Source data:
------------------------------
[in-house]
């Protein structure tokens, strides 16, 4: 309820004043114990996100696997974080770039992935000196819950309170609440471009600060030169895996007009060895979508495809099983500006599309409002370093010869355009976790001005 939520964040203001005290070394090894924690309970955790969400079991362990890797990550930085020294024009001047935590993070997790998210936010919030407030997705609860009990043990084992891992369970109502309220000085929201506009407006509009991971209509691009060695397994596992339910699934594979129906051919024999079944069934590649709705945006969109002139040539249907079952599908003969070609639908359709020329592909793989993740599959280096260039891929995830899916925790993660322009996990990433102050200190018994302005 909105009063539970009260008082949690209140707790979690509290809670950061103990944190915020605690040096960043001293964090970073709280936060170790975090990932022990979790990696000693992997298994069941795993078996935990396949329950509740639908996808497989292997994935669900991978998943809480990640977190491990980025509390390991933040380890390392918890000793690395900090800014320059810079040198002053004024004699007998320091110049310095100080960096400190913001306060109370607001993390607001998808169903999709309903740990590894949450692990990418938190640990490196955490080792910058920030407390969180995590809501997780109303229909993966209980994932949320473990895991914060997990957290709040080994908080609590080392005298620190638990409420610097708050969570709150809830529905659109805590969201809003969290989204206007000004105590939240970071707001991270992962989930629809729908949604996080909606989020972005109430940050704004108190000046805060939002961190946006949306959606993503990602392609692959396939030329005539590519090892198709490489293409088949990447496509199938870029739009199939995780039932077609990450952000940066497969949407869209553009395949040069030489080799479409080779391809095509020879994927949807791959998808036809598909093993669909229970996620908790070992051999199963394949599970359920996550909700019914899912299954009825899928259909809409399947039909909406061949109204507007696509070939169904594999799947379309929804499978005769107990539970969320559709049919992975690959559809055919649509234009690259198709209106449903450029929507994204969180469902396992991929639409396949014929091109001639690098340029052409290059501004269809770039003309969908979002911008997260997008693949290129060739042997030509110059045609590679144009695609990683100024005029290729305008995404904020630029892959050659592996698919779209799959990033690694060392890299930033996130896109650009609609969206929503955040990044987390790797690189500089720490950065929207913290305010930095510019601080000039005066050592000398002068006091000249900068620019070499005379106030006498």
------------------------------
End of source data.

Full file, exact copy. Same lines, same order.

[in-house]
């Protein structure tokens, strides 16, 4: 309820004043114990996100696997974080770039992935000196819950309170609440471009600060030169895996007009060895979508495809099983500006599309409002370093010869355009976790001005 939520964040203001005290070394090894924690309970955790969400079991362990890797990550930085020294024009001047935590993070997790998210936010919030407030997705609860009990043990084992891992369970109502309220000085929201506009407006509009991971209509691009060695397994596992339910699934594979129906051919024999079944069934590649709705945006969109002139040539249907079952599908003969070609639908359709020329592909793989993740599959280096260039891929995830899916925790993660322009996990990433102050200190018994302005 909105009063539970009260008082949690209140707790979690509290809670950061103990944190915020605690040096960043001293964090970073709280936060170790975090990932022990979790990696000693992997298994069941795993078996935990396949329950509740639908996808497989292997994935669900991978998943809480990640977190491990980025509390390991933040380890390392918890000793690395900090800014320059810079040198002053004024004699007998320091110049310095100080960096400190913001306060109370607001993390607001998808169903999709309903740990590894949450692990990418938190640990490196955490080792910058920030407390969180995590809501997780109303229909993966209980994932949320473990895991914060997990957290709040080994908080609590080392005298620190638990409420610097708050969570709150809830529905659109805590969201809003969290989204206007000004105590939240970071707001991270992962989930629809729908949604996080909606989020972005109430940050704004108190000046805060939002961190946006949306959606993503990602392609692959396939030329005539590519090892198709490489293409088949990447496509199938870029739009199939995780039932077609990450952000940066497969949407869209553009395949040069030489080799479409080779391809095509020879994927949807791959998808036809598909093993669909229970996620908790070992051999199963394949599970359920996550909700019914899912299954009825899928259909809409399947039909909406061949109204507007696509070939169904594999799947379309929804499978005769107990539970969320559709049919992975690959559809055919649509234009690259198709209106449903450029929507994204969180469902396992991929639409396949014929091109001639690098340029052409290059501004269809770039003309969908979002911008997260997008693949290129060739042997030509110059045609590679144009695609990683100024005029290729305008995404904020630029892959050659592996698919779209799959990033690694060392890299930033996130896109650009609609969206929503955040990044987390790797690189500089720490950065929207913290305010930095510019601080000039005066050592000398002068006091000249900068620019070499005379106030006498």